O my servants! Sorrow not if, in these days and on this earthly plane, things contrary to your wishes have been ordained and manifested by God, for days of blissful joy, of heavenly delight, are assuredly in store for you. Worlds, holy and spiritually glorious, will be unveiled to your eyes. You are destined by Him, in this world and hereafter, to partake of their benefits, to share in their joys, and to obtain a portion of their sustaining grace. To each and every one of them you will no doubt attain. (Bahá’u’lláh, Advent of Divine Justice, p. 69)
So great are the things ordained for the steadfast that were they, so much as the eye of a needle, to be disclosed, all who are in heaven and on earth would be dumbfounded, except such as God, the Lord of all worlds, hath willed to exempt . . . I swear by God! That which hath been destined for him who aideth My Cause excelleth the treasures of the earth. (Bahá’u’lláh, Advent of Divine Justice, p. 71)
With them [the Prophets of God and His chosen ones] that soul will freely converse, and will recount unto them that which it hath been made to endure in the path of God, the Lord of all worlds. (Bahá’u’lláh, Gleanings From the Writings of Bahá’u’lláh, p. 156).
The friends must not feel too crushed by the sufferings that are so piteously afflicting humanity. They must realize that the hotter the fire the more malleable the metal becomes, and take hope that out of the agony of the present the future will be born – the glorious future of peace and unity amongst the sons of men. Evidently only intense misery will prove sufficiently strong to purge the hearts of men. (From a letter written on behalf of Shoghi Effendi to an individual believer, 26 March, 1942)
In addition, we know from the Bahá’í writings that man’s soul ‘is independent of all infirmities of body or mind’, and not only continues to exist ‘after departing from this mortal world’, but progresses ‘through the bounty and grace of the Lord’. Therefore, an evaluation of man’s material existence and achievements cannot ignore the potential spiritual development stimulated by the individual’s desire to manifest the attributes of God and his response to the exigencies of his life, nor can it exclude the possibility of the operations of God’s mercy in terms of compensation for earthly suffering, in the next life. (The Universal House of Justice, Messages 1963 to 1986, p. 662)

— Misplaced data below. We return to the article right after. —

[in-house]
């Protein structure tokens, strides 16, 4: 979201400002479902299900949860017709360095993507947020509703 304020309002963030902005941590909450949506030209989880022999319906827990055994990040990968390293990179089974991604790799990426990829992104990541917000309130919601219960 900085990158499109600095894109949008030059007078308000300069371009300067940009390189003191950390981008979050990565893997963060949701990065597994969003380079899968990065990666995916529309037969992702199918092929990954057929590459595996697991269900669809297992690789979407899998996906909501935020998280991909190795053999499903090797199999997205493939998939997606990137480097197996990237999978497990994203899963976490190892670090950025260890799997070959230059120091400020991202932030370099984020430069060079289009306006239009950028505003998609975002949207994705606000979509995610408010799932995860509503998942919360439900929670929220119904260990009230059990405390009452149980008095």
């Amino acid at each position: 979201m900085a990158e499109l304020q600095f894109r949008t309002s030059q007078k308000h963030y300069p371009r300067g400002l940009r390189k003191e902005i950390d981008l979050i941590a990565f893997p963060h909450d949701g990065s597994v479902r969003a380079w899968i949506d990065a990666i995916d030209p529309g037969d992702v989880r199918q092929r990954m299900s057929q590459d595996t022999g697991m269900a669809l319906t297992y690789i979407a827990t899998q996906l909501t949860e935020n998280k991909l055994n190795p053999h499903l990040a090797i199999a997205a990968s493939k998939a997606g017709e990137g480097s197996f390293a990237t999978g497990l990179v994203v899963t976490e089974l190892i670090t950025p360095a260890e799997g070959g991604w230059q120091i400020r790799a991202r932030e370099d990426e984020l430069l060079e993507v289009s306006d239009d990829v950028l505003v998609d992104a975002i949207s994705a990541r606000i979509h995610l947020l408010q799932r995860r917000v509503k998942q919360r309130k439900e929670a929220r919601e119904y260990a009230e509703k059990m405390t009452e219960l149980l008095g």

As to the subject of babes and infants and weak ones who are afflicted by the hands of oppressors: this contains great wisdom and this subject is of paramount importance. In brief, for those souls there is a recompense in another world and many details are connected with this matter. For those souls that suffering is the greatest mercy of God. Verily that mercy of the Lord is far better and preferable to all the comfort of this world and the growth and development of this place of mortality. If it be the will of God, when thou shalt be present this will be explained in detail by word of mouth. (‘Abdu’l-Bahá, Bahá’í World Faith, p. 372)